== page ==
Monday, 30 April 2018

Henry Wolf’s wood-engraving, “Fuerst Otto von Bismarck in the Uniform of the Halberstaedter Cuirassiers”, c1898


Henry Wolf (1852–1916)

“Fuerst Otto von Bismarck in the Uniform of the Halberstaedter Cuirassiers”, c1898, after the Franz von Lenbach’s painting, “Bismarck in halberstädter Kürassieruniform”, 1890 (see Von Lenbach’s portrait at: https://commons.wikimedia.org/wiki/File:Franz_von_Lenbach_-_Bismarck_in_halberst%C3%A4dter_K%C3%BCrassieruniform_(1890).jpg)

Wood engraving proof on tissue-thin Japan paper that is backed with a support sheet, signed in pencil by the artist in the margin at lower right and signed on the plate at lower left.
Size: (sheet) 26.8 x 21.5 cm; (plate) 16.8 x 12.5 cm

Condition: faultless proof impression signed by the artist in pencil and on the plate. The sheet is in near pristine condition (i.e. there are no tears, holes, folds, abrasions, stains or foxing, but the upper edge is lightly toned) and is backed with a support sheet of archival (millennium quality) washi paper so that the delicate print can be handled. 

I am selling this marvellous example of Wolf’s outstanding skill as a wood engraver—I would like to say “unbelievable skill” but the evidence is in this print that he could inscribe such incredibly fine lines that need magnification to be seen!—for the total cost of AU$125 (currently US$94.25/EUR78.05/GBP68.57 at the time of posting this) including postage and handling to anywhere in the world.

If you are interested in purchasing this outstanding wood engraving from the late 19th century, please contact me (oz_jim@printsandprinciples.com) and I will send you a PayPal invoice to make the payment easy.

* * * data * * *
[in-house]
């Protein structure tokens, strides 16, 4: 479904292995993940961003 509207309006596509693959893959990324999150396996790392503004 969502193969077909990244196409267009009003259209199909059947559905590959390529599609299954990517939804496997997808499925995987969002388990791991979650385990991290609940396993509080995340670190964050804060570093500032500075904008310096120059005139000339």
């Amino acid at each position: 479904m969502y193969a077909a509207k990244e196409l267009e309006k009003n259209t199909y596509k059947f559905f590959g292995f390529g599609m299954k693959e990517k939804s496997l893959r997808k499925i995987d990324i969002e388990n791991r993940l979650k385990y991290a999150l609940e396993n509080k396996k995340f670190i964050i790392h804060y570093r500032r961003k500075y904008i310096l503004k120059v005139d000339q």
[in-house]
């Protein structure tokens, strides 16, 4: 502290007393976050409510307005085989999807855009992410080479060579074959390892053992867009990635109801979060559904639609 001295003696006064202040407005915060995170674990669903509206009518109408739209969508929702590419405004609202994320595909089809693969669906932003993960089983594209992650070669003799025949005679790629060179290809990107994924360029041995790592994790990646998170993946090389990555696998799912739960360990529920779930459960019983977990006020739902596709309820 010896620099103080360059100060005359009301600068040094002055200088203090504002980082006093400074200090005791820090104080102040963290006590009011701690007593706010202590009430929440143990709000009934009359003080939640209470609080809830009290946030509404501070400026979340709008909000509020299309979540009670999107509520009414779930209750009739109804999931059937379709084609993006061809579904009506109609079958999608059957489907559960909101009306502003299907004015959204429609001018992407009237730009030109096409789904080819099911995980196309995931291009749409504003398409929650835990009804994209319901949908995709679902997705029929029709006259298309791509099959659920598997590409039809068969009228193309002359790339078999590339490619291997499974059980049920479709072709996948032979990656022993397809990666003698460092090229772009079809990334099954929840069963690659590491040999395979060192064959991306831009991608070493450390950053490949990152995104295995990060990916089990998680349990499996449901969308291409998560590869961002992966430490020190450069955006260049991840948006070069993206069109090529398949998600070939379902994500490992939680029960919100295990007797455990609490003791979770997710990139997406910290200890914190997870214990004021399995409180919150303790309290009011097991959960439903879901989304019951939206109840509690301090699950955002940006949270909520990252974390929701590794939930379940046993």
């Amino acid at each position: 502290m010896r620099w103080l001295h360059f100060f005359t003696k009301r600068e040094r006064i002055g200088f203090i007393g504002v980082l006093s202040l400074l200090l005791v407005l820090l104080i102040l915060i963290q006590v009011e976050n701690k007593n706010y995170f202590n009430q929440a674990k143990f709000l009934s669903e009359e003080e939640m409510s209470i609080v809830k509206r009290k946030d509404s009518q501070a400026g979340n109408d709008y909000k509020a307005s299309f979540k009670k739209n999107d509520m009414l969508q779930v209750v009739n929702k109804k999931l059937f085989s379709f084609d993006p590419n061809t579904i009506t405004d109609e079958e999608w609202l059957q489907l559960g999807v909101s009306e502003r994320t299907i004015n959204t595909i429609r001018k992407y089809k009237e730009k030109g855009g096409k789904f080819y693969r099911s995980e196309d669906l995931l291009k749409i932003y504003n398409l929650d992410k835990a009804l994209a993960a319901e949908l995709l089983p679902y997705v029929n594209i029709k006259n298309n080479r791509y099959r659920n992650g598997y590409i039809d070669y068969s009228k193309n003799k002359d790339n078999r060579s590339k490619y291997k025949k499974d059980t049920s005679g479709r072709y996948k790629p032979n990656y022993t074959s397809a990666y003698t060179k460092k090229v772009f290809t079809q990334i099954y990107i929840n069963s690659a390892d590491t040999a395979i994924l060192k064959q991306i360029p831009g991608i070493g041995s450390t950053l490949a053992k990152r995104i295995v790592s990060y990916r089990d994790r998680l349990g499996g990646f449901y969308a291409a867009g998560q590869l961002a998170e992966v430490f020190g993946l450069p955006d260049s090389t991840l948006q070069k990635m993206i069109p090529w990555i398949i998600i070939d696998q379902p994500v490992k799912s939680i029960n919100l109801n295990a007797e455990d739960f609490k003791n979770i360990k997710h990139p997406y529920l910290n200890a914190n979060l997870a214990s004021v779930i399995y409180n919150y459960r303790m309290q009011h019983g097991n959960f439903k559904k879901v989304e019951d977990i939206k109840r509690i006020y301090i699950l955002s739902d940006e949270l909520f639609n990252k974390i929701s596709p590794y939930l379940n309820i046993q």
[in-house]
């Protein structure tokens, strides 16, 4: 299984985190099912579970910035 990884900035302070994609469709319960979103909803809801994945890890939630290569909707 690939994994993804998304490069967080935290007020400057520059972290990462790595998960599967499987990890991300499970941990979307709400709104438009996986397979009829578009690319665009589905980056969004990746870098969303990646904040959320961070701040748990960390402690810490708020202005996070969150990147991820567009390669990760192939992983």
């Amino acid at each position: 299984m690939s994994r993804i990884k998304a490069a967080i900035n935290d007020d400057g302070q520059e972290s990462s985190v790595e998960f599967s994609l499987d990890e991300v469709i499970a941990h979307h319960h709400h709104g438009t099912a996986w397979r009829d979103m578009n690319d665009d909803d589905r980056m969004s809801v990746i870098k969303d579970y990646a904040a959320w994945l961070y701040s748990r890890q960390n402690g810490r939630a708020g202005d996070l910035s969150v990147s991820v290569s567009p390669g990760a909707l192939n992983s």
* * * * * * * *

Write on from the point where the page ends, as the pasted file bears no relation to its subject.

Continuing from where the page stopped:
This print has been sold




This wood-engraving with its ultrafine linework is a superb example of the almost unbelievable level of skilled craftsmanship and discipline that was attained at the end of the 19th century. In some ways the ambition of wood engravers like Henry Wolf was simple: they wished to reproduce the focal clarity and seamless tonal gradations of a photograph before the commercial reproduction of photographs was possible. Sadly, the window of time when their dedication to reproducing photographs in hand-cut lines and dots suitable for publication was very brief. In short, advances in photolithography and photogravure brought the commercial viability of this process to an end.


Unlike wood engravings executed by the old masters like Durer, the technique employed here is slightly different even though the process is still fundamentally a hand-cut wood engraving. The critical difference is that the image to be cut is not drawn on the end-grain of the wood block. Instead, the design to be cut is actually a photograph printed onto the end-grain of the block treated with a light-sensitive emulsion. The advantage of using a photograph as a guide is that the tones to be reproduced in line are all laid out for graphic translation. 

If my explanation is cloudy, I strongly recommend reading Richard Benson’s (2008) account on page 214 in his book that should be in every print collector’s library: “The Printed Picture” (Museum of Modern Art, New York).








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